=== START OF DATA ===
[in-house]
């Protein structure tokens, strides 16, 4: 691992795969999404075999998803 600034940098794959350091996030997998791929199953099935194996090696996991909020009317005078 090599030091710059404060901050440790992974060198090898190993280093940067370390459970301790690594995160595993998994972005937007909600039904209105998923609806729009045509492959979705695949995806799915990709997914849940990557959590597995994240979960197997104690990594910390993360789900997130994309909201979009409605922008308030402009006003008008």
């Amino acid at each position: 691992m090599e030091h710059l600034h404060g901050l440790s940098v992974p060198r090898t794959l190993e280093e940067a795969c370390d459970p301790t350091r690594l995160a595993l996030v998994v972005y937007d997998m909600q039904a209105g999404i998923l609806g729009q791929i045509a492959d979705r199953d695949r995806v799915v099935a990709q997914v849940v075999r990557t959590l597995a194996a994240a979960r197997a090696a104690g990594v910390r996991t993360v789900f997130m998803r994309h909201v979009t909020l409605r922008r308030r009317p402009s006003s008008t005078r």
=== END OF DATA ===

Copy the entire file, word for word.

[in-house]
């Protein structure tokens, strides 16, 4: 691992795969999404075999998803 600034940098794959350091996030997998791929199953099935194996090696996991909020009317005078 090599030091710059404060901050440790992974060198090898190993280093940067370390459970301790690594995160595993998994972005937007909600039904209105998923609806729009045509492959979705695949995806799915990709997914849940990557959590597995994240979960197997104690990594910390993360789900997130994309909201979009409605922008308030402009006003008008």
């Amino acid at each position: 691992m090599e030091h710059l600034h404060g901050l440790s940098v992974p060198r090898t794959l190993e280093e940067a795969c370390d459970p301790t350091r690594l995160a595993l996030v998994v972005y937007d997998m909600q039904a209105g999404i998923l609806g729009q791929i045509a492959d979705r199953d695949r995806v799915v099935a990709q997914v849940v075999r990557t959590l597995a194996a994240a979960r197997a090696a104690g990594v910390r996991t993360v789900f997130m998803r994309h909201v979009t909020l409605r922008r308030r009317p402009s006003s008008t005078r």